Our family travels by car 99% of the time. With three kids, they either want to stop to eat or stop to use the bathroom. Anyone who has ever stopped on a highway area rest area will know that their prices are at least one third higher than the nearest exit. Unfortunately, the nearest exit is usually about five miles from the place with the food and/or the bathroom. When our kids were very young, we brought everything with us. It was certainly cheaper to bring a full box of Cheerios and a box of Pop-Tarts, buying a gallon of milk and a pound of cheese from the local supermarket. I also packed goodies for Mommy & Daddy like a 12 pack of soda so we don’t have to spend our money in the overpriced hotel vending machines.
In a hotel, we always ask for a room with a refrigerator. Many come with microwaves. Almost all have coffee makers, which is also perfect for boiling water for tea.
Most of our choices worked for both a weekend or week long vacation out of town as well as a visit out of town to Grandma’s.
Some of our favorites:
Perishable items to Buy Locally:
Other Items to Think About:
Tea bags (the only place I didn’t bring my own tea was my trip to the UK)
Single serve instant Coffee
I try to avoid chocolate unless you’re going to eat it within the first couple of hours. No matter the season, the car gets very hot, and chocolate will melt, ruining whatever you’ve put it into.
Ziploc or other zipper plastic bags – they have dozens of uses.
Despite all of these snack choices, remember to have some money for a midnight snack and to avoid extra ATM fees.
Add you own must have snacks and/or travel food in the comments.
Tomorrow: Travel Tech
This is the only time of year that I eat Butterfingers. There is something about the crunchy, crispy, almost melt in your mouth peanut buttery, warm with chocolate that is just so amazing.
Unfortunately, this is the only time of year that I love then. I even steal them out of my kids’ candy bags the day after Halloween. Sometimes the night of.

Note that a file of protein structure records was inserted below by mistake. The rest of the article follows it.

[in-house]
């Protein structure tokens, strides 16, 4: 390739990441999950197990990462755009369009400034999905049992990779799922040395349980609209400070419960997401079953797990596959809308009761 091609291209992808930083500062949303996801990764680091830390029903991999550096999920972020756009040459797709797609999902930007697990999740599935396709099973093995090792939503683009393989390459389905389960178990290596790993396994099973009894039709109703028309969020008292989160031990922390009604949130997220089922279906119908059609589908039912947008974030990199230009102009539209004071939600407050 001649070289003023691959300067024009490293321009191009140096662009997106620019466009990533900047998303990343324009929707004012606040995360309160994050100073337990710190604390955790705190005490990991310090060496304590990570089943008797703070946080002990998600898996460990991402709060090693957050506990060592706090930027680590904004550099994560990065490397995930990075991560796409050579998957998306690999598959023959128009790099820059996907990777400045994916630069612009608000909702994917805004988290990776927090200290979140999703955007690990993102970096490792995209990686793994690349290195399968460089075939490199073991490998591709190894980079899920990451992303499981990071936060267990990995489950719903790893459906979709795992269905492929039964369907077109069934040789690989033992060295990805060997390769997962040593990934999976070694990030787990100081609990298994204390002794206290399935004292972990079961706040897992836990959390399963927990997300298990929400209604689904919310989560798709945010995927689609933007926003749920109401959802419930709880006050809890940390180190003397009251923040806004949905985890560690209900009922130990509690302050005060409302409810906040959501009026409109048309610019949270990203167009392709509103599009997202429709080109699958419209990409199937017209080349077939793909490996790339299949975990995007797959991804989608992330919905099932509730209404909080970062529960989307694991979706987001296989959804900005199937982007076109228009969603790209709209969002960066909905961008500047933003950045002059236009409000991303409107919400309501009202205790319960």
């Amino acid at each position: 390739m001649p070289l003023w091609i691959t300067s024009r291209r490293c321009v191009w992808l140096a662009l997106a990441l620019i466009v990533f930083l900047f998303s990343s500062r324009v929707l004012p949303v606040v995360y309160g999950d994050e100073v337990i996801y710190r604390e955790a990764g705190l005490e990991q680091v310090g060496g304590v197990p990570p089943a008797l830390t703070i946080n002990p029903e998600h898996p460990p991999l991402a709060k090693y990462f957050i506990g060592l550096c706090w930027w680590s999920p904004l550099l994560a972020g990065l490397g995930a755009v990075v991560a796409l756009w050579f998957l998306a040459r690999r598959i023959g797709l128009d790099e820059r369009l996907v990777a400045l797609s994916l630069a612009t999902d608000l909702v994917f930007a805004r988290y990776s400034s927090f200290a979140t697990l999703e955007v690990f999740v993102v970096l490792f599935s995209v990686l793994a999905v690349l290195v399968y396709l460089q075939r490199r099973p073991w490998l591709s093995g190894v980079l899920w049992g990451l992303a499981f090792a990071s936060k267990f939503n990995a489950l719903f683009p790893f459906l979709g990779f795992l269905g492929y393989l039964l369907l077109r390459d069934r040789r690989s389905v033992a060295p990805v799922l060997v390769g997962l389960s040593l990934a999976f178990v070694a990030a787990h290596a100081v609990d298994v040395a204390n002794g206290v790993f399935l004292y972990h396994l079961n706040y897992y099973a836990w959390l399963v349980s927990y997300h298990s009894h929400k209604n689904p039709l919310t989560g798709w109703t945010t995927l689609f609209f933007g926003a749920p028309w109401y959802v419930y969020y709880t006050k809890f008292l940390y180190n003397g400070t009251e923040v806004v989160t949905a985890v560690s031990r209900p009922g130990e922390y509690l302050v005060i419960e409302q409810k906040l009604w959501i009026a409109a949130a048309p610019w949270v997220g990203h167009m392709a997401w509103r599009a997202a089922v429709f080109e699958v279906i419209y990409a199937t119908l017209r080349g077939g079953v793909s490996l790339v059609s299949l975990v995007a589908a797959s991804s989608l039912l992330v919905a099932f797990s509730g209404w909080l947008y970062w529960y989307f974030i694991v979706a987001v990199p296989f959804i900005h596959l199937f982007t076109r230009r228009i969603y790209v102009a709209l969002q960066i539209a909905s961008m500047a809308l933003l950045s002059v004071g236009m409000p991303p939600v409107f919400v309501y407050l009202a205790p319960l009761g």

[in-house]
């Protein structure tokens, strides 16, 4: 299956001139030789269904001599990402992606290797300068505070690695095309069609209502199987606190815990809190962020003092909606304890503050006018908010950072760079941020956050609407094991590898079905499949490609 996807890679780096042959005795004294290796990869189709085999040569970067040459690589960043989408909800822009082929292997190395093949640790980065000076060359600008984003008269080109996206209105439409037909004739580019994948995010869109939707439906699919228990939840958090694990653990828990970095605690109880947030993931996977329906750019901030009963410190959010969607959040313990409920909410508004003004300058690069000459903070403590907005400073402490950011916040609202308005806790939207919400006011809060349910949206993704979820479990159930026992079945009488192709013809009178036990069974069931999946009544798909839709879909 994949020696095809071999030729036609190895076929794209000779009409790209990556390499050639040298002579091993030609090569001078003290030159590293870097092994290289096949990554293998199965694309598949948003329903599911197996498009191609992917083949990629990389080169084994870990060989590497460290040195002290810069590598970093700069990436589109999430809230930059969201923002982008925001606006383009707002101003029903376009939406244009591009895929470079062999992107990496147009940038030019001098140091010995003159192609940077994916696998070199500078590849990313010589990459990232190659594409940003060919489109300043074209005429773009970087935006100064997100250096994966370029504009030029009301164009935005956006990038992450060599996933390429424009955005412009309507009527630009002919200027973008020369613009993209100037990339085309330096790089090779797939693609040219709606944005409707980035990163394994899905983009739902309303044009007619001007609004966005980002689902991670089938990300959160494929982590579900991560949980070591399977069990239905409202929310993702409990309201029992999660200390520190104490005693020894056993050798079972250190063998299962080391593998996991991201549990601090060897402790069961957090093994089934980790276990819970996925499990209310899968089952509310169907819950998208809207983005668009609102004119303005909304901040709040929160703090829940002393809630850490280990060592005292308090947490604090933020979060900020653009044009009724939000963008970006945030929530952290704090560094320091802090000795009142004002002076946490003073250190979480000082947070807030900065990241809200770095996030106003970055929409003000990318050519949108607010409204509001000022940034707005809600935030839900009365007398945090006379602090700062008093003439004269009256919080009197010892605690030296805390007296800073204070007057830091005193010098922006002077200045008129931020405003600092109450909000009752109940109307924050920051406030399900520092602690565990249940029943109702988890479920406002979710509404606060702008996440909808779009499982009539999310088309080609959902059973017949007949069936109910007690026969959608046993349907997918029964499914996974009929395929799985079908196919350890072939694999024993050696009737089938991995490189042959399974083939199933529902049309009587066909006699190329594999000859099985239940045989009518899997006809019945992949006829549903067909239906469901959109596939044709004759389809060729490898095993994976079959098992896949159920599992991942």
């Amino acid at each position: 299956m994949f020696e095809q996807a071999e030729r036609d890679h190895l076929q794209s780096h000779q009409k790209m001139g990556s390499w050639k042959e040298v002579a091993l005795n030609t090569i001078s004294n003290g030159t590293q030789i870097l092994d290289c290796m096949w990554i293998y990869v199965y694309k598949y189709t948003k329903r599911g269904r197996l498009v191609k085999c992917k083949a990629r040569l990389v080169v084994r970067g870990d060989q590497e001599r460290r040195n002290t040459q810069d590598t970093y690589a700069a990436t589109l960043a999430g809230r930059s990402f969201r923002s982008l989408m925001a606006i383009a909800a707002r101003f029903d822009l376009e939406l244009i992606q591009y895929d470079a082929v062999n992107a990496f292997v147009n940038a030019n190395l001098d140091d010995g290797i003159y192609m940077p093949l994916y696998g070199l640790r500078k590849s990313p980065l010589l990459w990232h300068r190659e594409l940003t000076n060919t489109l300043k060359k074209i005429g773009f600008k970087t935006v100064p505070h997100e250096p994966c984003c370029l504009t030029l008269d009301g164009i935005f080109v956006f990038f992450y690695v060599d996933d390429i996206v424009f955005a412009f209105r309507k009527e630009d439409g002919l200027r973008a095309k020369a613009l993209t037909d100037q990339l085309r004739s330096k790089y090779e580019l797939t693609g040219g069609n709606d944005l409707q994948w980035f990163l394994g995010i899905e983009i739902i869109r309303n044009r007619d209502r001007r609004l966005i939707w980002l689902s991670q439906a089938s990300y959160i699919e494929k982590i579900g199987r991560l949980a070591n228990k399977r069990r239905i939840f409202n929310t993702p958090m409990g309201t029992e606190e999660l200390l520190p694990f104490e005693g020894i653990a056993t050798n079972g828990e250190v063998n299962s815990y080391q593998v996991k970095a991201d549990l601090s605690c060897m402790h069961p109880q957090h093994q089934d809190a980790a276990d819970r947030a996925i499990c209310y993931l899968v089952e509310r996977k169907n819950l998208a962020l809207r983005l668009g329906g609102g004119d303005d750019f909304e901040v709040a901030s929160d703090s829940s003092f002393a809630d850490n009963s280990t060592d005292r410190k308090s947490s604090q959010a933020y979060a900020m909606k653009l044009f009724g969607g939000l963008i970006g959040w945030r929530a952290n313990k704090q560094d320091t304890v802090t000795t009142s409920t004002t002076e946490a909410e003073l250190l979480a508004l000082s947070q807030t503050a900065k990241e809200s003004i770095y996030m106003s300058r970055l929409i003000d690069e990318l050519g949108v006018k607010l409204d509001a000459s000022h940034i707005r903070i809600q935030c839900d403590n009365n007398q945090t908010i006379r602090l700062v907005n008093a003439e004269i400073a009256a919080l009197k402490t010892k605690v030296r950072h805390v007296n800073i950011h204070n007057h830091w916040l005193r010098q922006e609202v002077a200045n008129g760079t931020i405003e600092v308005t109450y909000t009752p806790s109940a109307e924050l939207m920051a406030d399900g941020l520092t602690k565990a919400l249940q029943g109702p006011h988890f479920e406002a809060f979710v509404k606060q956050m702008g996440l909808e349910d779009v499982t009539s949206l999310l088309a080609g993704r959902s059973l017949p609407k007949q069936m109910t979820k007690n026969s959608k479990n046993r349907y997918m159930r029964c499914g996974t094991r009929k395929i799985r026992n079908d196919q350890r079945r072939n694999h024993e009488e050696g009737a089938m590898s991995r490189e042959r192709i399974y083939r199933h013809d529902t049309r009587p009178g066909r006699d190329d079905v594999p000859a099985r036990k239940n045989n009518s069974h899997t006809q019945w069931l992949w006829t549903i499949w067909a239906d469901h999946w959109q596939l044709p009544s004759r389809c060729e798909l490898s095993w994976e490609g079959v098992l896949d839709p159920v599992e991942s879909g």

I had a ten minute conversation on where I wanted to eat lunch, most of that with myself. I finally decided on Cracker Barrel. Good food, reasonable prices, good atmosphere for writing. I have my rituals for pretty much every place I go. Cracker Barrel is a glance around the store and a trip to the bathroom before I get settled in my seat with whatever I’ve brought to do. Today it was my kindle and keyboard.
Pinterest has many great ideas for crafts and food. Most of them are simple, and when you see them you wonder why you hadn’t thought of them first.
That was definitely my response to these two great apple season recipes. I’m sharing the pictures from the Pinterest website, but the recipes I’m posting are my own variations.
Mini Caramel Apples
Pick your favorite kind of apple – my favorites are jonagold and snapdragon – and peel a few. Using a melon baller, scoop out the apple balls and put on a tray covered in parchment paper.
Put a lollipop stick into each ball.
Dip the mini apples into the caramel and put back onto the parchment paper.
Let cool. Refrigerate if necessary.
Mini Apple Pies
Mix your apples the way you would normally prepare them for a regular sized apple pie.
Use a one cup measuring cup to cut out circles from pie crust. I use Pillsbury pie crusts, but you can use whatever you like or make your own.
Press each circle into each section of a muffin tin.
Add the apple mixture with a small pat of butter.